Europe’s highest court has ordered Poland to suspend a disciplinary panel that investigates decisions taken by the country’s judges because its impartiality and independence could not be guaranteed, possibly leading to negative repercussions on a national and EU level.
The European Court of Justice (ECJ) upheld an argument brought forward last year by the European Commission against its infringement procedures against Poland, which said the “disciplinary regime undermines the judicial independence of Polish judges by not offering necessary guarantees to protect them from political control”.
The suspension was requested by the European Commission as a set of interim measures in the legal battle against Poland’s judicial disciplinary system, which also led to the resignation of a number of Polish judges.
This is not the first legal battle by the Commission against Poland for its judicial reforms. In a complaint filed by civil society NGO Repubblika to the Commission last year, it referred to the fact that, in October 2018, the Commission took Poland to the ECJ for lowering the age at which Supreme Court judges were required to retire.
Repubblika had asked the Commission to look into whether Malta’s system of judicial appointments violated EU law. The organisation raised concerns about a number of the provisions of the Maltese Constitution and their implementation by the government.
In June 2019, the ECJ handed down a landmark judgment which ruled that Poland had breached EU law in the way it handled the judiciary, harming its independence.
However, in this particular instance, the Commission is contesting a 2017 decision by the Polish government to set up a Disciplinary Chamber of the Supreme Court, which reviews decisions taken in disciplinary proceedings against judges. This chamber is composed solely of new judges selected by the National Council for the Judiciary whose members are now appointed by the Polish parliament.
The guarantee of the independence of the Disciplinary Chamber was “essential in order to preserve the independence both of the Supreme Court and of those courts,” the ECJ said in its decision.
The mere prospect that judges sitting in the ordinary courts and Supreme Courts “may be subject to disciplinary proceedings, which may be referred to a body whose independence would not be guaranteed is likely to affect their own independence,” it said.
This lack of independence “is likely to cause serious damage to the EU legal order and thus to the rights which individuals derive from EU law and to the values on which the EU is founded, in particular, the rule of law”.
But the issue of rule of law is not only a concern in Poland as, two years ago, the Venice Commission also issued a set of recommendations on strengthening the rule of law and installing checks and balances and reform of the Maltese justice system.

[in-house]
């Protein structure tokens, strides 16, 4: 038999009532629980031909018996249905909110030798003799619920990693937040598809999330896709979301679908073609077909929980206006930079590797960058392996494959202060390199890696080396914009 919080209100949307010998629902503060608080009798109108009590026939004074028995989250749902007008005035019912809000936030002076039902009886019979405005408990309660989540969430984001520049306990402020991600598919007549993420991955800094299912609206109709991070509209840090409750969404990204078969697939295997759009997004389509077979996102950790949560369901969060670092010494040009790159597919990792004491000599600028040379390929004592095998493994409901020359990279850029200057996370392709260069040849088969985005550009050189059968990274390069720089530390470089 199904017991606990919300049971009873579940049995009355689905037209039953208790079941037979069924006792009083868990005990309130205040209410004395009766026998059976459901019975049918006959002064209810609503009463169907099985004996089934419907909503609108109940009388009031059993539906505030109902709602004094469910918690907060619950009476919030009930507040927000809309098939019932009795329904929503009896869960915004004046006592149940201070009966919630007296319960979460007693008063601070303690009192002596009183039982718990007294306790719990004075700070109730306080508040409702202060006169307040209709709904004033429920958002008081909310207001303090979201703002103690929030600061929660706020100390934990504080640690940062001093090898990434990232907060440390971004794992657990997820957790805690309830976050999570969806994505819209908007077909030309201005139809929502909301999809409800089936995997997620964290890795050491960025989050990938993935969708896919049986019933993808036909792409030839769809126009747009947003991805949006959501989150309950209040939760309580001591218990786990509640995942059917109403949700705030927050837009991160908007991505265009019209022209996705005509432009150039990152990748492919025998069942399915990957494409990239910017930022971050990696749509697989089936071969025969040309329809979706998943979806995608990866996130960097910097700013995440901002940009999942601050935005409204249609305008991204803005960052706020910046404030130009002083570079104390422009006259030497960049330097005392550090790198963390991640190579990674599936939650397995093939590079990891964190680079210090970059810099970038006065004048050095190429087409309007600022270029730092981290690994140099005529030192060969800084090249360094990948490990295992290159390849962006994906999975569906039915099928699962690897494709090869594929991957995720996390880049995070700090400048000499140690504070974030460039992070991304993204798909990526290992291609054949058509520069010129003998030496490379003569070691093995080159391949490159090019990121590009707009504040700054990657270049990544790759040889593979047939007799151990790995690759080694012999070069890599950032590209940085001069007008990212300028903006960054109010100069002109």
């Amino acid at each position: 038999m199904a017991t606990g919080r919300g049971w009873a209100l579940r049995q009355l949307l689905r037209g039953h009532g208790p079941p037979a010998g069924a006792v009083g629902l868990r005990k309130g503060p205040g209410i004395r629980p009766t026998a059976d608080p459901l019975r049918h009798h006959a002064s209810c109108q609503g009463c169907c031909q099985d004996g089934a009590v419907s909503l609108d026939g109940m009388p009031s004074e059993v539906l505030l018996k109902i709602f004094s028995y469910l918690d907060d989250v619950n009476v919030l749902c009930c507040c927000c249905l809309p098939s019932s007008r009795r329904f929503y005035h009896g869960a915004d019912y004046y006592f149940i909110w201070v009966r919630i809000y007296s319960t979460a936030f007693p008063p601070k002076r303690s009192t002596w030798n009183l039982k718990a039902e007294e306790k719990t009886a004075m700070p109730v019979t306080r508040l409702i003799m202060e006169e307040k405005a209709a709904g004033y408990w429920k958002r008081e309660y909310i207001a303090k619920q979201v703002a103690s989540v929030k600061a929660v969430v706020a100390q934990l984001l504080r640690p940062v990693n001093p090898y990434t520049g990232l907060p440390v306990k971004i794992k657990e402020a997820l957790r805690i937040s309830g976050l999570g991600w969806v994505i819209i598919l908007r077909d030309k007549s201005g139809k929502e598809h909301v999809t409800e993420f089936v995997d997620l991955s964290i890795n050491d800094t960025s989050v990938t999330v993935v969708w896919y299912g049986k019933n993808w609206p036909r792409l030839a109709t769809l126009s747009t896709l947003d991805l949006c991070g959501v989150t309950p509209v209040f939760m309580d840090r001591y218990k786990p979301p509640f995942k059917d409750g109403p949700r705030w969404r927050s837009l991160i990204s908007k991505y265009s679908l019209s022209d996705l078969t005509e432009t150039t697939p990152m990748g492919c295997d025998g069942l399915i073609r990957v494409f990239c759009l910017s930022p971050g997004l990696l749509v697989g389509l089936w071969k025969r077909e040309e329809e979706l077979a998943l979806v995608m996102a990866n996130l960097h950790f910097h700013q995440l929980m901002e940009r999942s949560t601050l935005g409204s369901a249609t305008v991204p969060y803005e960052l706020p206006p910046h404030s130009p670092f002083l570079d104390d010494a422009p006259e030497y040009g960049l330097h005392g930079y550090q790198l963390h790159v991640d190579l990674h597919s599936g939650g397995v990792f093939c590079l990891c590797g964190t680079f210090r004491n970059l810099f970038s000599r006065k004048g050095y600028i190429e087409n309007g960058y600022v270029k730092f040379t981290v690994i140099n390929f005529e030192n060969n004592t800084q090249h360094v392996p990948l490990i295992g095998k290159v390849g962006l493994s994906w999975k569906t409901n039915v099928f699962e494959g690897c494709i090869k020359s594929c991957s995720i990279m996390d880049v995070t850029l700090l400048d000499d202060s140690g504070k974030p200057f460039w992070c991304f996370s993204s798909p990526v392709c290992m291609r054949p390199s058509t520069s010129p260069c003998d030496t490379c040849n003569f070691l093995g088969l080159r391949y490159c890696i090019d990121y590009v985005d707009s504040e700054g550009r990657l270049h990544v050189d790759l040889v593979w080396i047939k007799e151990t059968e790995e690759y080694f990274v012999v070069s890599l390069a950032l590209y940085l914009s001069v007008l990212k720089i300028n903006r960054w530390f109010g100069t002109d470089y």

These had been ignored by former prime minister Joseph Muscat, drawing criticism from many – including Pieter Omtzigt, the Special Rapporteur for the Parliamentary Assembly of the Council of Europe.
Omtzigt welcomed a recent decision taken by the government and Opposition who, in a joint motion, approved a number of judicial reforms in parliament. These have not yet been made public – a move that was criticised by civil rights NGO Repubblika and former European Court of Human Rights judge Vincent De Gaetano for its lack of transparency.
Omtzigt had raised a number of questions, including whether the government would wait for the Venice Commission’s feedback before implementing the reforms and whether a formal request had actually been filed.
The Special Rapporteur tasked with looking into the investigation on journalist Daphne Caruana Galizia’s assassination and the rule of law in Malta, whose report led to a public inquiry resisted by Muscat’s government for two years, also asked the government to forward a copy of the proposals submitted, clearly indicating the Council of Europe had been left out of the equation.
In its decision, the ECJ pointed out that, although the national courts fell within the competence of Member States, “when exercising that competence, the Member States are required to comply with their obligations deriving from EU law”.
It was up to each Member State to ensure that the “disciplinary regime applicable to judges of the national courts which are part of their system of legal remedies in the fields covered by EU law complies with the principle of the independence of the judiciary”.
This meant that the countries had to ensure that the decisions delivered in disciplinary proceedings brought against the judges of those courts were reviewed by a body “which itself satisfies the guarantees inherent for effective judicial protection, including that of independence”.
The Commission’s arguments about the lack of a guarantee of independence and impartiality of the Disciplinary Chamber appear founded.
But it seems that the Polish authorities were not too concerned about this, as its deputy justice minister Sebastian Kaleta said in a tweet that the ECJ had no competence to evaluate or suspend the constitutional organs of the Member States. “Today’s ruling is a usurping act violating Poland’s sovereignty”.
The ECJ will deliver its final judgement at a later date. Poland is obliged to comply with this decision and, failure to do so would mean incurring thousands of euro in daily fines.